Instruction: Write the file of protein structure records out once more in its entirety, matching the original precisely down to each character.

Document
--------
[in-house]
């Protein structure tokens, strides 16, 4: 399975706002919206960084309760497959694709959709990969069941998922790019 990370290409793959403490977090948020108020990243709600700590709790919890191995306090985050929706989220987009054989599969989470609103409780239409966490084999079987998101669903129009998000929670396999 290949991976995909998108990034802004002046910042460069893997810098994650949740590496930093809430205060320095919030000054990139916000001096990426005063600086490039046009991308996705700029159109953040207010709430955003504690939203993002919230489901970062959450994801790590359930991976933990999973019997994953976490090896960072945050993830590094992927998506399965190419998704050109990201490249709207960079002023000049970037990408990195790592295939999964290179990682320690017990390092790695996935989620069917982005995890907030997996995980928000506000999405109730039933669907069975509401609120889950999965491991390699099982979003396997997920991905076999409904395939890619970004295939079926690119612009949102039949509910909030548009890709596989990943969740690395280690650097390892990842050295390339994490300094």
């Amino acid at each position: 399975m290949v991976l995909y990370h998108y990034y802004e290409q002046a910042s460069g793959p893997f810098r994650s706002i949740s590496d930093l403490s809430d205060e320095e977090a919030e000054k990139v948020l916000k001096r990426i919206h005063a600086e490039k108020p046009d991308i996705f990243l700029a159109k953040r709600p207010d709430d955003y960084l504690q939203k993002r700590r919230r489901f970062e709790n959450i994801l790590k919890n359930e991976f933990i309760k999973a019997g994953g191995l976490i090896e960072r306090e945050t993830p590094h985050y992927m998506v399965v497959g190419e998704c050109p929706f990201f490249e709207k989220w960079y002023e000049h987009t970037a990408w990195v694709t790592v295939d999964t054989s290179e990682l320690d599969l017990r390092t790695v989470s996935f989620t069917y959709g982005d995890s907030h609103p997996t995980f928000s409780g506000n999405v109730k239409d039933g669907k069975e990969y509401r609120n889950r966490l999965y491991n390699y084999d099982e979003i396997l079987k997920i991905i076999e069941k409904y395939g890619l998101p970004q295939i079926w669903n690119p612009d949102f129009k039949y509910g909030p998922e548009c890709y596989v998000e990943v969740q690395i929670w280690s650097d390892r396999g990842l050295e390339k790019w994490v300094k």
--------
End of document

[in-house]
């Protein structure tokens, strides 16, 4: 399975706002919206960084309760497959694709959709990969069941998922790019 990370290409793959403490977090948020108020990243709600700590709790919890191995306090985050929706989220987009054989599969989470609103409780239409966490084999079987998101669903129009998000929670396999 290949991976995909998108990034802004002046910042460069893997810098994650949740590496930093809430205060320095919030000054990139916000001096990426005063600086490039046009991308996705700029159109953040207010709430955003504690939203993002919230489901970062959450994801790590359930991976933990999973019997994953976490090896960072945050993830590094992927998506399965190419998704050109990201490249709207960079002023000049970037990408990195790592295939999964290179990682320690017990390092790695996935989620069917982005995890907030997996995980928000506000999405109730039933669907069975509401609120889950999965491991390699099982979003396997997920991905076999409904395939890619970004295939079926690119612009949102039949509910909030548009890709596989990943969740690395280690650097390892990842050295390339994490300094």
């Amino acid at each position: 399975m290949v991976l995909y990370h998108y990034y802004e290409q002046a910042s460069g793959p893997f810098r994650s706002i949740s590496d930093l403490s809430d205060e320095e977090a919030e000054k990139v948020l916000k001096r990426i919206h005063a600086e490039k108020p046009d991308i996705f990243l700029a159109k953040r709600p207010d709430d955003y960084l504690q939203k993002r700590r919230r489901f970062e709790n959450i994801l790590k919890n359930e991976f933990i309760k999973a019997g994953g191995l976490i090896e960072r306090e945050t993830p590094h985050y992927m998506v399965v497959g190419e998704c050109p929706f990201f490249e709207k989220w960079y002023e000049h987009t970037a990408w990195v694709t790592v295939d999964t054989s290179e990682l320690d599969l017990r390092t790695v989470s996935f989620t069917y959709g982005d995890s907030h609103p997996t995980f928000s409780g506000n999405v109730k239409d039933g669907k069975e990969y509401r609120n889950r966490l999965y491991n390699y084999d099982e979003i396997l079987k997920i991905i076999e069941k409904y395939g890619l998101p970004q295939i079926w669903n690119p612009d949102f129009k039949y509910g909030p998922e548009c890709y596989v998000e990943v969740q690395i929670w280690s650097d390892r396999g990842l050295e390339k790019w994490v300094k």